Kenneth Jindal

The GOP rebuttal to President Barack Obama's address last night was comical, to say the least. Halfway through the beginning of his introduction, Steff looked at me and mentioned of how Governor Jindal reminded her of Kenneth off of 30 Rock. Apparently she wasn't the only one to make this association:

The Daily Dish with Andrew Sullivan

Close your eyes and think of Kenneth from 30 Rock. I can barely count the number of emails making that observation. I'm told Olbermann's open mic got it right: Jindal's entrance reminded one of Mr Burns gamboling toward a table of ointments.

Stylistically, he got better as he went along but there was, alas, a slightly high-school debate team feel to the beginning. And there was a patronizing feel to it as well - as if he were talking to kindergartners - that made Obama's adult approach so much more striking. And I'm not sure that the best example for private enterprise is responding to a natural calamity that even Ron Paul believes is a responsibility for the federal government. And really: does a Republican seriously want to bring up Katrina? As for the biography, it felt like Obama-lite. With far less political skill.

It was also odd for Jindal  to keep talking about the need for tax cuts - when Obama just announced a massive tax cut for 95 percent of working Americans. He gave no alternative proposal on the financial collapse; and tried to attack government spending simply because it's government spending. In a deepening depression, grown-ups can take a slightly different view of such spending in the short term. But give him his due: he did in the end concede that the GOP currently has a credibility problem on the fiscal issues they are now defining themselves with. This matters - it matters for the future of the GOP and the possibility of minimal accountability after an age that disdained it.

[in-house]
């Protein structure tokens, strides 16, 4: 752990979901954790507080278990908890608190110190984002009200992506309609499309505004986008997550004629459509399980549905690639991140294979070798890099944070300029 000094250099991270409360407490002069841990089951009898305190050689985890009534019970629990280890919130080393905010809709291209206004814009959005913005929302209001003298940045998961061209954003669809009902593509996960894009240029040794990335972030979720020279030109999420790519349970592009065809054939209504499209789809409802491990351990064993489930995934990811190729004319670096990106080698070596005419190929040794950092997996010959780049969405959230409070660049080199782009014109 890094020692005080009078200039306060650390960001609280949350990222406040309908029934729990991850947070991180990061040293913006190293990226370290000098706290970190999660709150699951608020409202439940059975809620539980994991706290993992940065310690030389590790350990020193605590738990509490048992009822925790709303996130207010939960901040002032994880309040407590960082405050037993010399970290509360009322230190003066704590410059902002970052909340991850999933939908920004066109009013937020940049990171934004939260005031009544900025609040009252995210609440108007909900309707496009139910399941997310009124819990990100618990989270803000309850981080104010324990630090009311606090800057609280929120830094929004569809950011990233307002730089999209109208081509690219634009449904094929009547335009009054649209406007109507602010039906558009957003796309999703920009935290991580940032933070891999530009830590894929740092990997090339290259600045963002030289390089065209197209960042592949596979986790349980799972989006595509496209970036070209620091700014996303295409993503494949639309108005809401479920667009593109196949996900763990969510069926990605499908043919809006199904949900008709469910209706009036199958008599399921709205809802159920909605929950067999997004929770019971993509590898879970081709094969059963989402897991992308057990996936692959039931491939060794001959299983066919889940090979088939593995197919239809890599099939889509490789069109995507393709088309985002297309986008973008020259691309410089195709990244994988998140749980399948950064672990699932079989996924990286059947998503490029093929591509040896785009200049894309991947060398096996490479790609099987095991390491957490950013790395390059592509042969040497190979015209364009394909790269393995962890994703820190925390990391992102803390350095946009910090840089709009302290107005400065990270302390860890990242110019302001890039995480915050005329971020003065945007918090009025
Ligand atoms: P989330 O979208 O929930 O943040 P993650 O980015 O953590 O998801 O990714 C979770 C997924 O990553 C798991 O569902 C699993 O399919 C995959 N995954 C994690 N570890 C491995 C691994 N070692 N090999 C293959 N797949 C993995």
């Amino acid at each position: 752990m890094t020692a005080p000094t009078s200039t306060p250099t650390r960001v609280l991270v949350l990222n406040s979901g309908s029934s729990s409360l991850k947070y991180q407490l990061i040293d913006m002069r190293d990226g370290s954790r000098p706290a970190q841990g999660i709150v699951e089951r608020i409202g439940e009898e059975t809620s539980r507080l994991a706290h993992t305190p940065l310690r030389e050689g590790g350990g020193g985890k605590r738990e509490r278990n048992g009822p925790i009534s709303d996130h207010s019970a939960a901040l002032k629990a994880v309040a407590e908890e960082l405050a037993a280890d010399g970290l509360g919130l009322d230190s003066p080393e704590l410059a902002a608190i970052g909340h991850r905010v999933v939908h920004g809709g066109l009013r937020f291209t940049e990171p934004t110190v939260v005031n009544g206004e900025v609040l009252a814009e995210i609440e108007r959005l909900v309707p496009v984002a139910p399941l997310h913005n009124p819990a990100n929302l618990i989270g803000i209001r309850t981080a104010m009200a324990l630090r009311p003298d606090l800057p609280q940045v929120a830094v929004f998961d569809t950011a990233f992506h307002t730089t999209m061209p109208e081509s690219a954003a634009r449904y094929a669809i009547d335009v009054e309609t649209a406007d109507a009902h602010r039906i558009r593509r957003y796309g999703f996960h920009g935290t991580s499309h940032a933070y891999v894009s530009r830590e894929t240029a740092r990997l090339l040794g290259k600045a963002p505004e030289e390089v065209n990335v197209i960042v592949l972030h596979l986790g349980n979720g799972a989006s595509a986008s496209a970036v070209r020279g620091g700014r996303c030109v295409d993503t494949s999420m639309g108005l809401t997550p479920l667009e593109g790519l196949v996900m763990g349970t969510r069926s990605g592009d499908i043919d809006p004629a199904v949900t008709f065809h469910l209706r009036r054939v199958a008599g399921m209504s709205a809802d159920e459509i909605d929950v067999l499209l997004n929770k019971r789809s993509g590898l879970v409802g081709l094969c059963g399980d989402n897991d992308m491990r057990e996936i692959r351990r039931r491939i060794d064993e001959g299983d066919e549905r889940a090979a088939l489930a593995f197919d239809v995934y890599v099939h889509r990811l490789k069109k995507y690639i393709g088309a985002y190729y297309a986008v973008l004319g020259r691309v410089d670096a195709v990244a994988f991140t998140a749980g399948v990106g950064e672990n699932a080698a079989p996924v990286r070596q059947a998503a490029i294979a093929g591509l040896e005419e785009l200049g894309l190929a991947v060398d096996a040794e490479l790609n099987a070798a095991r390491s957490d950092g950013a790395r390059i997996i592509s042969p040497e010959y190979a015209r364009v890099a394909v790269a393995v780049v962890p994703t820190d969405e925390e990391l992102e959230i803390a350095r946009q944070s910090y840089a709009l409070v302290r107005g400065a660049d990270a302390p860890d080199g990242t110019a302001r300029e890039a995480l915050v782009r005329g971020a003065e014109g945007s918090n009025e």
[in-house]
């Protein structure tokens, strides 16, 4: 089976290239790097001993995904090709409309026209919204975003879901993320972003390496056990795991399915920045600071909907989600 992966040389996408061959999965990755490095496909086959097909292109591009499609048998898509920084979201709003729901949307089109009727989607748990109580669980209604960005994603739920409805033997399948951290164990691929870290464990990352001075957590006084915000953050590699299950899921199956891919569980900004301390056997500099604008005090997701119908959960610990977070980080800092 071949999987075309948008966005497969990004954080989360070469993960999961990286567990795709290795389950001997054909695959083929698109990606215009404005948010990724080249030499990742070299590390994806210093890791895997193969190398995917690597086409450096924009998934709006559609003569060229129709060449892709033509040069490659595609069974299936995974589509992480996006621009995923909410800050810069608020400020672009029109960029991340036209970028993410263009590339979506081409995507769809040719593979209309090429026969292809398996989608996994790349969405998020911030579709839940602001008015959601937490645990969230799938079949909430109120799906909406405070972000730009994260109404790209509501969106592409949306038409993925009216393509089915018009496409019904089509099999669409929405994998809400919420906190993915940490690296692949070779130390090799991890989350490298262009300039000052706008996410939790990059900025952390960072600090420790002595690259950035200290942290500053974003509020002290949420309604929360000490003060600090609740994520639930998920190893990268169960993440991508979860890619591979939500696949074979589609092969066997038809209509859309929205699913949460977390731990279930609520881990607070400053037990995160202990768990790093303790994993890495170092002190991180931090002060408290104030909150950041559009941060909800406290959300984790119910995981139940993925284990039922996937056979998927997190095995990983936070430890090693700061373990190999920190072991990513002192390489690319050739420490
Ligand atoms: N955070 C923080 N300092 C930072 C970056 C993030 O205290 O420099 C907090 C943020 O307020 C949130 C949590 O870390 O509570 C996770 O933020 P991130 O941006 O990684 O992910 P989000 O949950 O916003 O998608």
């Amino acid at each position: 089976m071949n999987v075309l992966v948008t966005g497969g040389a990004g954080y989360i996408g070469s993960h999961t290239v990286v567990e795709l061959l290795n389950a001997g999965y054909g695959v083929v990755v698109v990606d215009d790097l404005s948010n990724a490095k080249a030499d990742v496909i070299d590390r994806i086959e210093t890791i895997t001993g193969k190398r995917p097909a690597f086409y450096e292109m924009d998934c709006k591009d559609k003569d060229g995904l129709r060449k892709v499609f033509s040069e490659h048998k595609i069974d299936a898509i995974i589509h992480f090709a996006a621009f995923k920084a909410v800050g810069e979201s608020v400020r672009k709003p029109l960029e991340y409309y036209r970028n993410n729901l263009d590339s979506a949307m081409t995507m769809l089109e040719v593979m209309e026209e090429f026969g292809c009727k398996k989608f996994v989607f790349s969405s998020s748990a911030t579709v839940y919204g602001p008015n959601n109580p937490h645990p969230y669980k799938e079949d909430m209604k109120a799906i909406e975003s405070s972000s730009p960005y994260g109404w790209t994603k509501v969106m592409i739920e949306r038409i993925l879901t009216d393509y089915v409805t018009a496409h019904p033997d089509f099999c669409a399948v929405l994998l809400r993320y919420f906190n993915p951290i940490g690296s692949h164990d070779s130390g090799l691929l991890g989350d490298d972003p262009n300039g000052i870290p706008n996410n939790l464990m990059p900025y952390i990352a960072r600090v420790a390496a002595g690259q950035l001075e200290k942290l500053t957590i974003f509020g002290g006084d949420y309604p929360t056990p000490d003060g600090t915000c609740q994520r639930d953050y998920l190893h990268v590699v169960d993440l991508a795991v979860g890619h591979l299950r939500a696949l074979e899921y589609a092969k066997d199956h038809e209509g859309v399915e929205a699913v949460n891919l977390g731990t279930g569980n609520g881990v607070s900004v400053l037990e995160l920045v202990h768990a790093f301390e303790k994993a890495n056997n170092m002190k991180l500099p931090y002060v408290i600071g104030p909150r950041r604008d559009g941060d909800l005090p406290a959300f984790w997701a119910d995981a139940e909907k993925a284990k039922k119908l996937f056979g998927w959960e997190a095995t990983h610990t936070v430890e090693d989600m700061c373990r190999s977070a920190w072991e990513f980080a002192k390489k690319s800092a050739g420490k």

The rest was boilerplate. And tired, exhausted, boilerplate. If the GOP believes tax cuts - more tax cuts - are the answer to every problem right now, they are officially out of steam and out of ideas. And remember: this guy is supposed to be the smart one.

And over at Talking Points Memo:

Jindal Blogging

02.24.09 -- 10:25PM

By Josh Marshall

"Pre-existing condition"? Is it just me or is this absolutely cringeworthy? I mean, I really don't like Jindal. jack-mcbrayer-blog.jpgBut this is awful.

10:26 PM ... Is he going to talk about his work as an exorcist?

10:28 PM ... Katrina as metaphor for opposing the Stimulus Bill. Not happening for me.

10:28 PM ... Raising taxes? Isn't the bill like 40% tax cuts?

10:30 PM ... I think this is the new angle ... referring to 'magnetic levitation' like it's some sort weird thing you do at a commune. I guess it's funny not to understand that really fast trains don't all run on diesel.